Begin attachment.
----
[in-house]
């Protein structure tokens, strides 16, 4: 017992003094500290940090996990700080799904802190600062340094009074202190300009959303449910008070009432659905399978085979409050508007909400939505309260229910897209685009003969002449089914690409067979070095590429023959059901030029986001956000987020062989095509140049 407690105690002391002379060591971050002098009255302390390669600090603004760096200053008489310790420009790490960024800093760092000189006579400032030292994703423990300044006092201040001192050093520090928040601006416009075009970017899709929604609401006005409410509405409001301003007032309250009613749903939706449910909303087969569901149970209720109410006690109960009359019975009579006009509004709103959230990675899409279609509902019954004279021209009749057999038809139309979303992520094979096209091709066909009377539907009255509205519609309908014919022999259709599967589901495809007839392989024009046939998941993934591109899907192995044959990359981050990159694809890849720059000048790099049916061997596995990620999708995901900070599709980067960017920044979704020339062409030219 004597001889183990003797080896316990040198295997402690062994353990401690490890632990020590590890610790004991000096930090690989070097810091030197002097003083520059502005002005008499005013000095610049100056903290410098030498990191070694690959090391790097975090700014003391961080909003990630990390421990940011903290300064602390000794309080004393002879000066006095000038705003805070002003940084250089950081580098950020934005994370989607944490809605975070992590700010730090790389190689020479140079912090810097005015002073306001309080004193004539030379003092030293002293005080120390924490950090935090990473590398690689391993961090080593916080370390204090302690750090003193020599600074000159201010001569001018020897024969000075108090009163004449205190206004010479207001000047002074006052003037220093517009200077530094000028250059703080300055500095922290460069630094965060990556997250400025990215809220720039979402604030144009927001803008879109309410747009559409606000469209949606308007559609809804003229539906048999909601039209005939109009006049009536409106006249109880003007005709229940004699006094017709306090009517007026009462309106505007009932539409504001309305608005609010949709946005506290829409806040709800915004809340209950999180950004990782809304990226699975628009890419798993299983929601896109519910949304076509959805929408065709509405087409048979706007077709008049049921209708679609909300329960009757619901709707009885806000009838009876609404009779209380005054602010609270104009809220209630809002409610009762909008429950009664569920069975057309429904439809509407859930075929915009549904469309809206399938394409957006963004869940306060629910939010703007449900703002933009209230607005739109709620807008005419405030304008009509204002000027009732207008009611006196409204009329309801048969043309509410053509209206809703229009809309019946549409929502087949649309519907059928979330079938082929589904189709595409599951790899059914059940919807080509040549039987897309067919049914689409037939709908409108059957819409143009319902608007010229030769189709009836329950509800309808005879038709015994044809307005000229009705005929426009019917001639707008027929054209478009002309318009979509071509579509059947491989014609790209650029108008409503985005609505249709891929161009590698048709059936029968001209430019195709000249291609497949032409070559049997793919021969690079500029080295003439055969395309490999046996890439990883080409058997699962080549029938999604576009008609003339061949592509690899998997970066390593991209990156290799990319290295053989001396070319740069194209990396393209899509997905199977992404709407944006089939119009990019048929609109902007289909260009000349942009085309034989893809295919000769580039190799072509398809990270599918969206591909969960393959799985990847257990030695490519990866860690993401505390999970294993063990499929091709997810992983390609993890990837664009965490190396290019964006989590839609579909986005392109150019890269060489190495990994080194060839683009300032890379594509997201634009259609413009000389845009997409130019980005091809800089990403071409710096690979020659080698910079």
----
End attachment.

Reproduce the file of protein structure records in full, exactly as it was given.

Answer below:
[in-house]
């Protein structure tokens, strides 16, 4: 017992003094500290940090996990700080799904802190600062340094009074202190300009959303449910008070009432659905399978085979409050508007909400939505309260229910897209685009003969002449089914690409067979070095590429023959059901030029986001956000987020062989095509140049 407690105690002391002379060591971050002098009255302390390669600090603004760096200053008489310790420009790490960024800093760092000189006579400032030292994703423990300044006092201040001192050093520090928040601006416009075009970017899709929604609401006005409410509405409001301003007032309250009613749903939706449910909303087969569901149970209720109410006690109960009359019975009579006009509004709103959230990675899409279609509902019954004279021209009749057999038809139309979303992520094979096209091709066909009377539907009255509205519609309908014919022999259709599967589901495809007839392989024009046939998941993934591109899907192995044959990359981050990159694809890849720059000048790099049916061997596995990620999708995901900070599709980067960017920044979704020339062409030219 004597001889183990003797080896316990040198295997402690062994353990401690490890632990020590590890610790004991000096930090690989070097810091030197002097003083520059502005002005008499005013000095610049100056903290410098030498990191070694690959090391790097975090700014003391961080909003990630990390421990940011903290300064602390000794309080004393002879000066006095000038705003805070002003940084250089950081580098950020934005994370989607944490809605975070992590700010730090790389190689020479140079912090810097005015002073306001309080004193004539030379003092030293002293005080120390924490950090935090990473590398690689391993961090080593916080370390204090302690750090003193020599600074000159201010001569001018020897024969000075108090009163004449205190206004010479207001000047002074006052003037220093517009200077530094000028250059703080300055500095922290460069630094965060990556997250400025990215809220720039979402604030144009927001803008879109309410747009559409606000469209949606308007559609809804003229539906048999909601039209005939109009006049009536409106006249109880003007005709229940004699006094017709306090009517007026009462309106505007009932539409504001309305608005609010949709946005506290829409806040709800915004809340209950999180950004990782809304990226699975628009890419798993299983929601896109519910949304076509959805929408065709509405087409048979706007077709008049049921209708679609909300329960009757619901709707009885806000009838009876609404009779209380005054602010609270104009809220209630809002409610009762909008429950009664569920069975057309429904439809509407859930075929915009549904469309809206399938394409957006963004869940306060629910939010703007449900703002933009209230607005739109709620807008005419405030304008009509204002000027009732207008009611006196409204009329309801048969043309509410053509209206809703229009809309019946549409929502087949649309519907059928979330079938082929589904189709595409599951790899059914059940919807080509040549039987897309067919049914689409037939709908409108059957819409143009319902608007010229030769189709009836329950509800309808005879038709015994044809307005000229009705005929426009019917001639707008027929054209478009002309318009979509071509579509059947491989014609790209650029108008409503985005609505249709891929161009590698048709059936029968001209430019195709000249291609497949032409070559049997793919021969690079500029080295003439055969395309490999046996890439990883080409058997699962080549029938999604576009008609003339061949592509690899998997970066390593991209990156290799990319290295053989001396070319740069194209990396393209899509997905199977992404709407944006089939119009990019048929609109902007289909260009000349942009085309034989893809295919000769580039190799072509398809990270599918969206591909969960393959799985990847257990030695490519990866860690993401505390999970294993063990499929091709997810992983390609993890990837664009965490190396290019964006989590839609579909986005392109150019890269060489190495990994080194060839683009300032890379594509997201634009259609413009000389845009997409130019980005091809800089990403071409710096690979020659080698910079």